Inconclusive Evidence Used in Murder Trial

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By Hannah Grayson

On Monday morning in Department 16, Judge Eric R. Fleming presided over the first day of an MS-13 gang-related murder trial with two defendants.

On March 17, 2017, at about 12:47 a.m., a man was fatally shot twice after exiting a bar in the Mission. The first defendant is on trial for the murder, while the second defendant is on trial for helping him and for gang activity.

In the opening statement by Assistant District Attorney Adam Maldonado, he spent much of his time focusing on the security footage of the surrounding area around the time of the murder. The videos showed what appears to be two men following the victim and a friend after they exited the bar. Another obstructed video did not show the victim being shot but just recorded the audio of the incident. The last video showed a man running away from the scene of the crime. Mr. Maldonado’s main argument was in this footage, despite the fact that the faces of the two suspects are never shown.

Maldonado then went on to describe the contents of the phone found at the scene. Pictures found on the phone showed the first defendant, and videos showed him throwing up gang signs. There were also other pictures found of the second defendant with known gang members. The prosecution also showed pictures of the MS-13 tattoos found on the defendant. Maldonado focused in on the gang association as if it were evidence of guilt in this case.

The prosecution mentioned the DNA evidence on the gun. The first test on the gun was inconclusive. A second test was done in October of 2018 when new technology was introduced, which apparently found that the DNA was only likely to be that of the defendant, but it was still not totally conclusive.

In Steve Olmo’s opening statement on behalf of the first defendant on trial for the murder, he focused in on the lack of conclusive DNA evidence. The person who was with the victim had said the shooter was smoking, yet neither of the defendants’ DNA was found on the cigarette butts from the scene. There was also no conclusive evidence that the defendant’s DNA was found on the gun used to kill the victim. The DNA analysts found evidence that three people had touched the gun, but could not say conclusively whether the defendant did.

Olmo also pointed out that none of the witnesses could identify the suspect and that the videos do not show faces. He also mentioned that an officer identified the defendant from prior contact just by looking at the video footage and no other evidence.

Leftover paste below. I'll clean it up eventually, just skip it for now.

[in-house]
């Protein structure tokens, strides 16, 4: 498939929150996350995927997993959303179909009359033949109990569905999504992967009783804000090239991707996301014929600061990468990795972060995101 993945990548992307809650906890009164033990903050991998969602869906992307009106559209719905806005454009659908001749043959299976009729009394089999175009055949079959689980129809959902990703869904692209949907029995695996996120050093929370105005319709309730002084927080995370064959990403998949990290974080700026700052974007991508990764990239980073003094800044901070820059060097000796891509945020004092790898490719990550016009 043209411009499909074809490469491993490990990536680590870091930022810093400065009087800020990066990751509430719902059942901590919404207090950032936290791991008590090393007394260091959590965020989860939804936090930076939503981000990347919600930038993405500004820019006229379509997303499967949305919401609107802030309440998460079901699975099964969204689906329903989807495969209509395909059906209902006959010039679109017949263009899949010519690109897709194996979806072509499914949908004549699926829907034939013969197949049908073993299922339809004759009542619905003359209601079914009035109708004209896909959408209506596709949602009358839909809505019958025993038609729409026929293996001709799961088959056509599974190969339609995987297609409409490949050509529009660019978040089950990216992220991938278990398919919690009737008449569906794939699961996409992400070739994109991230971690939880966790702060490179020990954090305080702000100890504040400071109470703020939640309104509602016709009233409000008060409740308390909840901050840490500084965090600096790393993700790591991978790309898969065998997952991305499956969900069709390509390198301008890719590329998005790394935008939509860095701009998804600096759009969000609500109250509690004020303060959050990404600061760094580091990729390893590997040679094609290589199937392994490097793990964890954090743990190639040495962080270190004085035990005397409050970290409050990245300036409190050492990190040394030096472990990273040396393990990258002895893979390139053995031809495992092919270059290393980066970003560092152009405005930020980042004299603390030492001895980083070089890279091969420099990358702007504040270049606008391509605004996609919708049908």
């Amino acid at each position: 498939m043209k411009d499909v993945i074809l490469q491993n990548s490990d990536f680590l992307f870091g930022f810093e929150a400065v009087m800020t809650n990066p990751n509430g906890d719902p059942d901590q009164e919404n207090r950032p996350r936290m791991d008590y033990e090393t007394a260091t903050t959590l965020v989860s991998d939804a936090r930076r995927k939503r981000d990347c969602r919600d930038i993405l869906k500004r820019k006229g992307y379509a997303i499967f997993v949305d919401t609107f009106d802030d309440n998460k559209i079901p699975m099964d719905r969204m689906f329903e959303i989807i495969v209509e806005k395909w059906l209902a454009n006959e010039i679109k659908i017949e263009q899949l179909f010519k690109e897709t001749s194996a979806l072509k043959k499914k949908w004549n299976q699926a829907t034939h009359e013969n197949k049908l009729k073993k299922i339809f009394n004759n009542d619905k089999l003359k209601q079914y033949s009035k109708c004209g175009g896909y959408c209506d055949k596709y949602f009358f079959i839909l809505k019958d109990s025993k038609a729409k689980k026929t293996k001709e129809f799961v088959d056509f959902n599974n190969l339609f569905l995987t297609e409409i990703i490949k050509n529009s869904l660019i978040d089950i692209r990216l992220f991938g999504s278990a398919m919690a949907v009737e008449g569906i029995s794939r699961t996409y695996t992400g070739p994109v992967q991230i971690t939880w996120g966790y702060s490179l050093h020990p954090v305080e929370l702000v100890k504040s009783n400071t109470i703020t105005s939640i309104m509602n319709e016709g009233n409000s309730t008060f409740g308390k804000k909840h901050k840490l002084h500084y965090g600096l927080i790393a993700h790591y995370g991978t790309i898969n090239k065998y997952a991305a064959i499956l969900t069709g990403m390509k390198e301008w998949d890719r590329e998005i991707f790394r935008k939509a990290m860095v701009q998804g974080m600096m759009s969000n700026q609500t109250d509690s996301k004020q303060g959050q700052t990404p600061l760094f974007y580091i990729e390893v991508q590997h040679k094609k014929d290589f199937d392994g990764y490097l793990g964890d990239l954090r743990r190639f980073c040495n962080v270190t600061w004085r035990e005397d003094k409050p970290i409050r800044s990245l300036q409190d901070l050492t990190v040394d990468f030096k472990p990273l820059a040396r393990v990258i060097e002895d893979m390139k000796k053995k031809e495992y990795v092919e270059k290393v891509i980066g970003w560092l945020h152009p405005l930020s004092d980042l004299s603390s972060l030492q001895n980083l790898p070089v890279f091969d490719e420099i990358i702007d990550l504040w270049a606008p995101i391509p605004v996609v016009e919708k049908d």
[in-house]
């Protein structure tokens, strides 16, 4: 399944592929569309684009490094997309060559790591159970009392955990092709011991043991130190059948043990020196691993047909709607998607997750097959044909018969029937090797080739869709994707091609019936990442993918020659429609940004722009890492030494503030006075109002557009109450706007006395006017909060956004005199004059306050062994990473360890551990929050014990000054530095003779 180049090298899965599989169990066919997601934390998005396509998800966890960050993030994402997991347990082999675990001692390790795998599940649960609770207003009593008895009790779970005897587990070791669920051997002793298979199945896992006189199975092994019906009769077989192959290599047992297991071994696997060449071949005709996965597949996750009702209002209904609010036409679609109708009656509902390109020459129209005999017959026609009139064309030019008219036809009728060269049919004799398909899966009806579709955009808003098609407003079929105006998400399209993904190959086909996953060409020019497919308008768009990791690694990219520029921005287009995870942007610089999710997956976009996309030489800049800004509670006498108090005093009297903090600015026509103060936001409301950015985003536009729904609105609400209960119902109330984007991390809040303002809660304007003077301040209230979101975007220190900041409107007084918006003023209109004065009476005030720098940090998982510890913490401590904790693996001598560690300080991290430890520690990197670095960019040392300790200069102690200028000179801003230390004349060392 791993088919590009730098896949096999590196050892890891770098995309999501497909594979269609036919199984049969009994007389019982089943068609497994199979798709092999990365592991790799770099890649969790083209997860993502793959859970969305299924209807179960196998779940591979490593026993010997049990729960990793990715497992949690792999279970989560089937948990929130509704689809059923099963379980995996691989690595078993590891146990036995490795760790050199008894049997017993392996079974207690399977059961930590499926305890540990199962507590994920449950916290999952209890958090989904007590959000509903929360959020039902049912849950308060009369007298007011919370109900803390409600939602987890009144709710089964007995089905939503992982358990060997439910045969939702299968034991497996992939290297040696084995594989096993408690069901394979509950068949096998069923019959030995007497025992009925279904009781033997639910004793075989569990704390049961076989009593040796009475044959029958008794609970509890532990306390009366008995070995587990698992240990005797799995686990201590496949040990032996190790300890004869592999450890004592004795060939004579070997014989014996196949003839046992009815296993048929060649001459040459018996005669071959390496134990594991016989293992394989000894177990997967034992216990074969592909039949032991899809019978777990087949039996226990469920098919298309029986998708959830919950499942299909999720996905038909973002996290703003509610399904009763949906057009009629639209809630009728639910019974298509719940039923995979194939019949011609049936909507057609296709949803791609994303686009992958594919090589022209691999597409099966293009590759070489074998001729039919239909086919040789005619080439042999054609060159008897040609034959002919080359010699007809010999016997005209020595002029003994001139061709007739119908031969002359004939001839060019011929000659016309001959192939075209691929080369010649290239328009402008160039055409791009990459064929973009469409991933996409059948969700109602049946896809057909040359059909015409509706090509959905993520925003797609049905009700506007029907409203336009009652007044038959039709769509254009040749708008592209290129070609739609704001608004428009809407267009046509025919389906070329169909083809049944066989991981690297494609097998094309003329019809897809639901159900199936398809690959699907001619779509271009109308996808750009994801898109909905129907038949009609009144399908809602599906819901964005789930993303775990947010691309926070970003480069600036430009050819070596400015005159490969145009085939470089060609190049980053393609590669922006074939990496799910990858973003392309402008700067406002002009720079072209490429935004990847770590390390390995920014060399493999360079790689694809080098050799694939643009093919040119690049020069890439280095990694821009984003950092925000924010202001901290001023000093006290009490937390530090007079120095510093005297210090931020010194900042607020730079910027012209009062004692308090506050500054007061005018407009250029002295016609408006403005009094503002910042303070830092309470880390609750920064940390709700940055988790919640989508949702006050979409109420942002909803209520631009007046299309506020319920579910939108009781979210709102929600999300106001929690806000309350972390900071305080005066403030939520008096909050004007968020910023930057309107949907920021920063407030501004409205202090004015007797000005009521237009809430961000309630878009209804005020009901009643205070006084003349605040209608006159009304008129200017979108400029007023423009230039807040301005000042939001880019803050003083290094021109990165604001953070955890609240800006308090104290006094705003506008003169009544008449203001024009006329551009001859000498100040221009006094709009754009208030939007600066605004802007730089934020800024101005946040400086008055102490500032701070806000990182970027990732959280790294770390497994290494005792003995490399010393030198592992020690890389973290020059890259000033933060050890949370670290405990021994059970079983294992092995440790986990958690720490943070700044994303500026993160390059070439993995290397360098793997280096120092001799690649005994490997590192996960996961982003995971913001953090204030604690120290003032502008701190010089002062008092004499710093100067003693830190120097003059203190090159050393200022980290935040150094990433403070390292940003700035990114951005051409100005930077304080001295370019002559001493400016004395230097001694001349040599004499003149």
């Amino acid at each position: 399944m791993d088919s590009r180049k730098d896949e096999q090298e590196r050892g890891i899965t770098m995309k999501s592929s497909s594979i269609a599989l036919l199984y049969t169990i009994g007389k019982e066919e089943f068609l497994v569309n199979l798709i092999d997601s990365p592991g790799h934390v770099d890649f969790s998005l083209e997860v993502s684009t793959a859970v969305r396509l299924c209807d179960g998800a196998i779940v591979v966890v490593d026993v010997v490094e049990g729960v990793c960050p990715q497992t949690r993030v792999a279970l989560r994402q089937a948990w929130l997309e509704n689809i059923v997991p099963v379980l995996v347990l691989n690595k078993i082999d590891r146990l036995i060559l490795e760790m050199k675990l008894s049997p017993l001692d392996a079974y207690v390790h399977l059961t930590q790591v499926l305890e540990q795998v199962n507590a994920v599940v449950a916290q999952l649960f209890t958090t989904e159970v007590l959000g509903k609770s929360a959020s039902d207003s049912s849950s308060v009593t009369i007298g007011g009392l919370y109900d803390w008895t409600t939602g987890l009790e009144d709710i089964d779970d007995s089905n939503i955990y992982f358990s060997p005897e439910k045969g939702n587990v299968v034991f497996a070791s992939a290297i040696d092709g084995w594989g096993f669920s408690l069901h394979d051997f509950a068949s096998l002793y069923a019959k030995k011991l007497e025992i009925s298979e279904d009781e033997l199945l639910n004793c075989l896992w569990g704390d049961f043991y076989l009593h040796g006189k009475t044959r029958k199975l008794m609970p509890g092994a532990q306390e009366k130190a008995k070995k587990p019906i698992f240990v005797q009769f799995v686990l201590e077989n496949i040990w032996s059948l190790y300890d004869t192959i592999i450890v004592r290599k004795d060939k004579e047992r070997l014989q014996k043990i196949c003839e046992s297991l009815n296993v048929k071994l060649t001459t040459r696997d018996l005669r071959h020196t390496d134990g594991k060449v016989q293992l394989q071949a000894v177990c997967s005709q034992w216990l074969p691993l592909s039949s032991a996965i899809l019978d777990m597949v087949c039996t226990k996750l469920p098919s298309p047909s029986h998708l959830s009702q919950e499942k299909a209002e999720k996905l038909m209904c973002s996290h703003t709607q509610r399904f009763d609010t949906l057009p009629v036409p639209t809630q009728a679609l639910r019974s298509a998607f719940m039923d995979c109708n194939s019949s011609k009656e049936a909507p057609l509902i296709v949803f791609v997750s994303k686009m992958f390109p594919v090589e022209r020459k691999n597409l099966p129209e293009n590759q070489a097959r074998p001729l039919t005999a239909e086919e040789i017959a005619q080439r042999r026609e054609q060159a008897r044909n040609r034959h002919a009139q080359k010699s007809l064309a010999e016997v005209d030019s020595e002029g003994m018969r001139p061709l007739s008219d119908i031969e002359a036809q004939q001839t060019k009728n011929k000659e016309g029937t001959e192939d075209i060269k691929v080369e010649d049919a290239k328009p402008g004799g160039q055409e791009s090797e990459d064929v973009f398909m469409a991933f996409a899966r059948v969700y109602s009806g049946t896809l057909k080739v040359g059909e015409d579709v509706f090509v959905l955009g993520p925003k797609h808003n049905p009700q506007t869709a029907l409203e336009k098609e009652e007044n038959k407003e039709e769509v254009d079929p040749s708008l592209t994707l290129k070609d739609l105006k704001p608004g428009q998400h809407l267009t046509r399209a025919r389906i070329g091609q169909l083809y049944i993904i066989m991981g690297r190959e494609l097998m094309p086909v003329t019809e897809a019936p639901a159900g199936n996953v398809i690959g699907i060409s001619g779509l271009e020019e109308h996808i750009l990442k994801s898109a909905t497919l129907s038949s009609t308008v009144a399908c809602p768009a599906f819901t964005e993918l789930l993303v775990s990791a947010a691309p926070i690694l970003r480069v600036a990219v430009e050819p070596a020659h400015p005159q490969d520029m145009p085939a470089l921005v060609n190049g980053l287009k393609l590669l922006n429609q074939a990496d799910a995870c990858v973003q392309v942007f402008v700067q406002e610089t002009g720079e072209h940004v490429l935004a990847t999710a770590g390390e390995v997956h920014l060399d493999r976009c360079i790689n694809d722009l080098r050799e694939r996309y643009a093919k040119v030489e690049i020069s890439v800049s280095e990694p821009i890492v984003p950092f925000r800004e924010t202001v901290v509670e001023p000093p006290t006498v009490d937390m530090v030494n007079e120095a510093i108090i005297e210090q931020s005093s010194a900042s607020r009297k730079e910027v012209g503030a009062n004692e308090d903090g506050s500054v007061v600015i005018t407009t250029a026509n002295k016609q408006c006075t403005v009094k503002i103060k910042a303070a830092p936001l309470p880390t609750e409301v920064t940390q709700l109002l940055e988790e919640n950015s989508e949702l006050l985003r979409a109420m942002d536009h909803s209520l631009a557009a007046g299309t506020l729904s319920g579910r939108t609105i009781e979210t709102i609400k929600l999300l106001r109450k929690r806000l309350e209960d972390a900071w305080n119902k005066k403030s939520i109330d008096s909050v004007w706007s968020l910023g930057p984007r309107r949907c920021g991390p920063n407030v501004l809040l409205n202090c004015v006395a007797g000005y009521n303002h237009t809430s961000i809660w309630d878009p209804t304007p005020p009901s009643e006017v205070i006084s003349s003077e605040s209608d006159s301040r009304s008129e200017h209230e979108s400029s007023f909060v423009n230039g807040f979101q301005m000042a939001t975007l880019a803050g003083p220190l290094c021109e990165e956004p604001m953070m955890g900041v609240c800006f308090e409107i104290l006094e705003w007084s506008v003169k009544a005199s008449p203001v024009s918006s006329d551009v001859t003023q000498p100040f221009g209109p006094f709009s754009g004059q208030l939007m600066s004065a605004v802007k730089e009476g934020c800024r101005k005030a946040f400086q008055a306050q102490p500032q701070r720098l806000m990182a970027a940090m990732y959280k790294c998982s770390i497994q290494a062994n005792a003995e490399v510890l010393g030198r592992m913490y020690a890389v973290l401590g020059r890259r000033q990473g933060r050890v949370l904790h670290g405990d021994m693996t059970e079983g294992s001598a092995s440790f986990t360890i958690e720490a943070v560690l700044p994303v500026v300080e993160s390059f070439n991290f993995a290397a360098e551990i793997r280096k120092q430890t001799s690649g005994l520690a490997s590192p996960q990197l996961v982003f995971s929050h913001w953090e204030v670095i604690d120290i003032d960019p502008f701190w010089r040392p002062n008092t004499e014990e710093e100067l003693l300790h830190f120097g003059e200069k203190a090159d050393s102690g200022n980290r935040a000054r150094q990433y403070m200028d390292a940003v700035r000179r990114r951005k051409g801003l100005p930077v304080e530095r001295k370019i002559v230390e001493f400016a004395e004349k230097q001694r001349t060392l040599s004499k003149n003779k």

George Borges, the defense attorney for the second defendant, argued in his opening statement that guilt by association is not a crime. He stated that his client could not be found guilty just for associating with gang members. He also pointed out his legal immigration from El Salvador and his lack of a serious criminal history.

The People then brought in their first witness, who is the son of the victim and was with him the night of his murder. The two of them had stopped in San Francisco on their way back to San Bruno from a Warriors game and went to a bar. At the time of his father’s murder, they had separated and he was in the bathroom.

The next witness was Dr. Ellen Moffatt, an expert in autopsies and a medical examiner. She performed the victim’s autopsy the day after he was killed. She described for the jury the two gunshot wounds she found on him.

The last witness of the day was Officer Myles McMaster of the San Francisco Police Department. At the time of the murder, Officer McMaster had been dispatched to 19th Street and Mission Street, which was a couple blocks away. He was called to the scene to divert traffic and soon went out to search the area for the suspect or evidence.

In a parking lot close by, he found a handgun in a compost bin. This gun was later found to be the one that killed the victim.

After Officer McMaster’s testimony, the trial closed for the day. It will resume on Tuesday, November 19, in the same department at 9:30 a.m..


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About The Author

The Vanguard Court Watch puts 8 to 12 interns into the Yolo County House to monitor and report on what happens. Anyone interested in interning at the Courthouse or volunteering to monitor cases should contact the Vanguard at info(at)davisvanguard(dot)org

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